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ECB Rate Hikes in July and September Are Likely a Done Deal, France's Villeroy Says

FABRICE COFFRINI
  • "Frankly, if you look at President's Lagarde's statement this morning, the deal is probably done because there is a growing consensus," Villeroy de Galhau, France's central bank governor and member of the ECB, said at a CNBC-moderated panel at the World Economic Forum.

DAVOS, Switzerland — It is probably a done deal that the European Central Bank will increase interest rates in July, a Governing Council member told CNBC Monday.

ECB President Christine Lagarde surprised market players on Monday with a blogpost stating that the central bank could increase rates in July and "be in a position to exit negative interest rates by the end of the third quarter." The ECB's main rate is currently -0.5%.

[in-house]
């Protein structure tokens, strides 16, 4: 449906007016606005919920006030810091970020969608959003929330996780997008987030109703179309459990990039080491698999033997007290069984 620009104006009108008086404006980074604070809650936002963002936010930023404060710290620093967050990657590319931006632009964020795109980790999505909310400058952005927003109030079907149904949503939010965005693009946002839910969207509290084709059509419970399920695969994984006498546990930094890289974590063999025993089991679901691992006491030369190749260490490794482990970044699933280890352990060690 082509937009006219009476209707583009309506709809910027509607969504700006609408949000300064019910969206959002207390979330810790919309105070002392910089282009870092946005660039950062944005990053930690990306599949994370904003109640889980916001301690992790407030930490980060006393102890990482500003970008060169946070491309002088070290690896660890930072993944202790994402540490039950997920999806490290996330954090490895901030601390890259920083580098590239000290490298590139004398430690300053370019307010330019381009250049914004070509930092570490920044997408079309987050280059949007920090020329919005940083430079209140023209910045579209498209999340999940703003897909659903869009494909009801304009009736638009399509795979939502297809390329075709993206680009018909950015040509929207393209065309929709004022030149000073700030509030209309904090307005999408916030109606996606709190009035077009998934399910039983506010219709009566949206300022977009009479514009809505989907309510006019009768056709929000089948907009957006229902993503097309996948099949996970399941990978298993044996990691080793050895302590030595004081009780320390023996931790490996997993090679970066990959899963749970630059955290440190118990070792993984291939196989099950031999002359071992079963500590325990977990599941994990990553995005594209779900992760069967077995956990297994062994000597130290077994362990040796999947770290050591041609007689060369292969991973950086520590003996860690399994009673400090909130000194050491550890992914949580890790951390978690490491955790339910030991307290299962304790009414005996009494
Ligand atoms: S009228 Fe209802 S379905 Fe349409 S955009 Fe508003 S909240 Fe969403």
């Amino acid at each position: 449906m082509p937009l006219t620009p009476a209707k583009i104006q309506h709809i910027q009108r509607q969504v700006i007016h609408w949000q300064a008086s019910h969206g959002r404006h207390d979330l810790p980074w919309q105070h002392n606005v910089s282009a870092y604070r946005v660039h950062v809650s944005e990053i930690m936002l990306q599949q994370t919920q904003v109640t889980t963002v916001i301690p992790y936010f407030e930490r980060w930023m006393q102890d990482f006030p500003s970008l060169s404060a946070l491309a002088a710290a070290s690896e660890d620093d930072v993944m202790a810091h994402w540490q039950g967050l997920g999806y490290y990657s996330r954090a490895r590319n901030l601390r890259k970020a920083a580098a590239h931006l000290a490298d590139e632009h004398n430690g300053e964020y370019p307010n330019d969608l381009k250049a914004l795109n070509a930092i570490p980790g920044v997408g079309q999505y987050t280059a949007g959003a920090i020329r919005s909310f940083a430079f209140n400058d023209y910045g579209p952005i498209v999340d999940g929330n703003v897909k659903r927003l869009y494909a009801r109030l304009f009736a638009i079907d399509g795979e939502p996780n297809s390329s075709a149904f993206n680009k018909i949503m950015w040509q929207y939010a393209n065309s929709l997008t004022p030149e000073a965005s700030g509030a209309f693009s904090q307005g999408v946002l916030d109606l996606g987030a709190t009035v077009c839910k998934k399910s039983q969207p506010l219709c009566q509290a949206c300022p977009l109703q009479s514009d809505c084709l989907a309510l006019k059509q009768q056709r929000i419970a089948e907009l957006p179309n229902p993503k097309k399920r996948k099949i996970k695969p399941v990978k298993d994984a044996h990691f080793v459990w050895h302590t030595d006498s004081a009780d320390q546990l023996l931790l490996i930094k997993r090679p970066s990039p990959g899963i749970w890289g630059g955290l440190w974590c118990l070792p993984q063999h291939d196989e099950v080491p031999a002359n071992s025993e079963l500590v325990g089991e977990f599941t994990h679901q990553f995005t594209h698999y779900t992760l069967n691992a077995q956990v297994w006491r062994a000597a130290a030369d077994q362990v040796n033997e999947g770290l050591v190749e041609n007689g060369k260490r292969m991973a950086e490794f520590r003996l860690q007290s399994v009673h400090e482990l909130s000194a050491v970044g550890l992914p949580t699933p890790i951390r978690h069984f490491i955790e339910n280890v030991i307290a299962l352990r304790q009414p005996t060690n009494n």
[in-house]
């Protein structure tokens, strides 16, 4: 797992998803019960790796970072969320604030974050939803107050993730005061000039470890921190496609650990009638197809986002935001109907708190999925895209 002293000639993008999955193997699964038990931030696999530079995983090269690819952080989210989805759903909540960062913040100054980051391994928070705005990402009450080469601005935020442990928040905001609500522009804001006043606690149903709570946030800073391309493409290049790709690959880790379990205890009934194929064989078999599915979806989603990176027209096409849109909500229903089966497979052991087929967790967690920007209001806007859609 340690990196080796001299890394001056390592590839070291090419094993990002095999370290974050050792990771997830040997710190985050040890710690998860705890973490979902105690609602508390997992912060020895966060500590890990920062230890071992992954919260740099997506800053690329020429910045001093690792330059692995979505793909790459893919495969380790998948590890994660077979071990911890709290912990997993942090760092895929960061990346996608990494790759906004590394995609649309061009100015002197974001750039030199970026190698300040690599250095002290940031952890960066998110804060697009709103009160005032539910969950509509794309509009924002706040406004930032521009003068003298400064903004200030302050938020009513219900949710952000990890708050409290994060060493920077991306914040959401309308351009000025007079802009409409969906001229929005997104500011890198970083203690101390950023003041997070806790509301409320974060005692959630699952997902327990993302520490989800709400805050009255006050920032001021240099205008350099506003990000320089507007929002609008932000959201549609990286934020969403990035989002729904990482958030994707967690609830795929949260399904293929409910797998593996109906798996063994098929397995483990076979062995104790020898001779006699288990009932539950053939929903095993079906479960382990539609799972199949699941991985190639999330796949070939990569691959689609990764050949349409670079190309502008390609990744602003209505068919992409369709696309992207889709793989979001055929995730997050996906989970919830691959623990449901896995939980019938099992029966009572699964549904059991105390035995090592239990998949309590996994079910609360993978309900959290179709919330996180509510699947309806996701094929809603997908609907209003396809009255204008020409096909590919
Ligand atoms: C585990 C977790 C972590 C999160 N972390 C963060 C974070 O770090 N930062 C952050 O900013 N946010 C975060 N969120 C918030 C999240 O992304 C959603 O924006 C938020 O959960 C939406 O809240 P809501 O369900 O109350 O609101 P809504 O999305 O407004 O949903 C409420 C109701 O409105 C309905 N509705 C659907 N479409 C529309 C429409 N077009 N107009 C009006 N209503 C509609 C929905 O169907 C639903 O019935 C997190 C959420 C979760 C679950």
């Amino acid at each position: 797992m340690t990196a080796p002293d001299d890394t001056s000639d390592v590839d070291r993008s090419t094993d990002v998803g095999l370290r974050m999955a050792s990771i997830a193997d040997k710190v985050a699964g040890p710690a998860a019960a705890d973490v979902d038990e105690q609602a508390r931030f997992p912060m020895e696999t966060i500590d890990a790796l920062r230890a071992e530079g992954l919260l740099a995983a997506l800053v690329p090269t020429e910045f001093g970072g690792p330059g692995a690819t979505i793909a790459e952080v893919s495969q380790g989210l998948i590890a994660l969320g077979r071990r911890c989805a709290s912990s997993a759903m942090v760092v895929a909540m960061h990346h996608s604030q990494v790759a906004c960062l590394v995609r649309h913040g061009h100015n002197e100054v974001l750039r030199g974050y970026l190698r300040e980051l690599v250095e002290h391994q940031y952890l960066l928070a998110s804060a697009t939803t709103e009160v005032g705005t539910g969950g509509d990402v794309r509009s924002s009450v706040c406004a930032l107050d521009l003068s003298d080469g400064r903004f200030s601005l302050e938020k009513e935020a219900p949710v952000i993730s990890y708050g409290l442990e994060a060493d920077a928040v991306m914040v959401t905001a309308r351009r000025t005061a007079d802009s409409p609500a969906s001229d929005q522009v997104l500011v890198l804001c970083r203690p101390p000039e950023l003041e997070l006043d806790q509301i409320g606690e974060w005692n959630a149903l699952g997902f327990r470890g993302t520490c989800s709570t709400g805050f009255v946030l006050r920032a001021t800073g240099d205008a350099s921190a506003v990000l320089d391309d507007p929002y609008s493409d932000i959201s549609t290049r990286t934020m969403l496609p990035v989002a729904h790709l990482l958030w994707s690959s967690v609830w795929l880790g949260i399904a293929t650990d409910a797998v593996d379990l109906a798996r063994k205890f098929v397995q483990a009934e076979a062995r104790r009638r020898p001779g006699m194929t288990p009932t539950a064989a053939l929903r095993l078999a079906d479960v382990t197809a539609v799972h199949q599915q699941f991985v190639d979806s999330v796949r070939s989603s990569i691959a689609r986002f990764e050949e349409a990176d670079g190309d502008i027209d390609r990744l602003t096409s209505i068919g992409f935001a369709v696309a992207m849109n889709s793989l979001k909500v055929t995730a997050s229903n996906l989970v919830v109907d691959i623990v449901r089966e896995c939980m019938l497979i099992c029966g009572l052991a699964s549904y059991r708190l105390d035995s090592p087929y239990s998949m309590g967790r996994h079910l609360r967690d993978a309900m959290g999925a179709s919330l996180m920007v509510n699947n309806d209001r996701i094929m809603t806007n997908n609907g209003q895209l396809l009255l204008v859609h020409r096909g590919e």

"Frankly, if you look at President's Lagarde's statement this morning, the deal is probably done because there is a growing consensus," Villeroy de Galhau, France's central bank governor and member of the ECB, said at a CNBC-moderated panel at the World Economic Forum.

However, he added, "I think the next steps of the journey are now more important."

Markets have been contemplating when the ECB will take the first step to raise rates given the high level of of inflation across the 19-member bloc. The challenge for the central bank is to navigate higher prices and low growth — moving too quickly on interest rates could drag economic growth even lower.

"We will bring inflation back towards 2% … it is our commitment," de Galhau said.

"I will play down the idea of trade off between growth and inflation. [Our] priority is clearly inflation and we will do it," he added.

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